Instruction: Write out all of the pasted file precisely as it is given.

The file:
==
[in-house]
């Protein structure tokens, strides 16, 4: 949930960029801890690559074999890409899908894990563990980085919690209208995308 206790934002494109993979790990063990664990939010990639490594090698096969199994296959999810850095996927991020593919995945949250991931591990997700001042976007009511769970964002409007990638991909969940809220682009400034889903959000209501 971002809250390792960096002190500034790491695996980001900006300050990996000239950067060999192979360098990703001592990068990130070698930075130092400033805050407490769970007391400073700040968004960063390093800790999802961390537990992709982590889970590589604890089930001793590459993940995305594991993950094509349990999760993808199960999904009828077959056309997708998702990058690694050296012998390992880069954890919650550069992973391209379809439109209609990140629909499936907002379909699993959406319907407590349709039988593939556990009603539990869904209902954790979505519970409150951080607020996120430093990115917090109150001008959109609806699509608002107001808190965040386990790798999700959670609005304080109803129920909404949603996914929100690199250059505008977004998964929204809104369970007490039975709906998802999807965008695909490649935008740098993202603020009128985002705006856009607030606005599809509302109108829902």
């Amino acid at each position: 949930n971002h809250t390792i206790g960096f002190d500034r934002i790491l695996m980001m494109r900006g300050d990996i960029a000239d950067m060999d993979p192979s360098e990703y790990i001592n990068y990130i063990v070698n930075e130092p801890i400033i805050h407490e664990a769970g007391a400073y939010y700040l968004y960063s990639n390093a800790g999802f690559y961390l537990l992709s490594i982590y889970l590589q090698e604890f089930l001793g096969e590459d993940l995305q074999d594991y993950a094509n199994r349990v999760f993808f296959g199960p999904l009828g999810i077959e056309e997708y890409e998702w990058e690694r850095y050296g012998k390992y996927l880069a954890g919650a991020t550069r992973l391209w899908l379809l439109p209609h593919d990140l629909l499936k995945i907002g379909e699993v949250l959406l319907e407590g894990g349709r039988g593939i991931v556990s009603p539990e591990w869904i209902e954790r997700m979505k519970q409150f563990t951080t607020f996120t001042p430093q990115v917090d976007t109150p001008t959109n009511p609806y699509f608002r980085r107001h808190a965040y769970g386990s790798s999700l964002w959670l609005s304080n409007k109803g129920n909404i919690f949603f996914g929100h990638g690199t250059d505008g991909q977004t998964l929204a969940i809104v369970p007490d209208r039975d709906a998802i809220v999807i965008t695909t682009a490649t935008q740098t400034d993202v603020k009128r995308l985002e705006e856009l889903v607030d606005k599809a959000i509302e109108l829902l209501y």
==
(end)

[in-house]
């Protein structure tokens, strides 16, 4: 949930960029801890690559074999890409899908894990563990980085919690209208995308 206790934002494109993979790990063990664990939010990639490594090698096969199994296959999810850095996927991020593919995945949250991931591990997700001042976007009511769970964002409007990638991909969940809220682009400034889903959000209501 971002809250390792960096002190500034790491695996980001900006300050990996000239950067060999192979360098990703001592990068990130070698930075130092400033805050407490769970007391400073700040968004960063390093800790999802961390537990992709982590889970590589604890089930001793590459993940995305594991993950094509349990999760993808199960999904009828077959056309997708998702990058690694050296012998390992880069954890919650550069992973391209379809439109209609990140629909499936907002379909699993959406319907407590349709039988593939556990009603539990869904209902954790979505519970409150951080607020996120430093990115917090109150001008959109609806699509608002107001808190965040386990790798999700959670609005304080109803129920909404949603996914929100690199250059505008977004998964929204809104369970007490039975709906998802999807965008695909490649935008740098993202603020009128985002705006856009607030606005599809509302109108829902």
């Amino acid at each position: 949930n971002h809250t390792i206790g960096f002190d500034r934002i790491l695996m980001m494109r900006g300050d990996i960029a000239d950067m060999d993979p192979s360098e990703y790990i001592n990068y990130i063990v070698n930075e130092p801890i400033i805050h407490e664990a769970g007391a400073y939010y700040l968004y960063s990639n390093a800790g999802f690559y961390l537990l992709s490594i982590y889970l590589q090698e604890f089930l001793g096969e590459d993940l995305q074999d594991y993950a094509n199994r349990v999760f993808f296959g199960p999904l009828g999810i077959e056309e997708y890409e998702w990058e690694r850095y050296g012998k390992y996927l880069a954890g919650a991020t550069r992973l391209w899908l379809l439109p209609h593919d990140l629909l499936k995945i907002g379909e699993v949250l959406l319907e407590g894990g349709r039988g593939i991931v556990s009603p539990e591990w869904i209902e954790r997700m979505k519970q409150f563990t951080t607020f996120t001042p430093q990115v917090d976007t109150p001008t959109n009511p609806y699509f608002r980085r107001h808190a965040y769970g386990s790798s999700l964002w959670l609005s304080n409007k109803g129920n909404i919690f949603f996914g929100h990638g690199t250059d505008g991909q977004t998964l929204a969940i809104v369970p007490d209208r039975d709906a998802i809220v999807i965008t695909t682009a490649t935008q740098t400034d993202v603020k009128r995308l985002e705006e856009l889903v607030d606005k599809a959000i509302e109108l829902l209501y």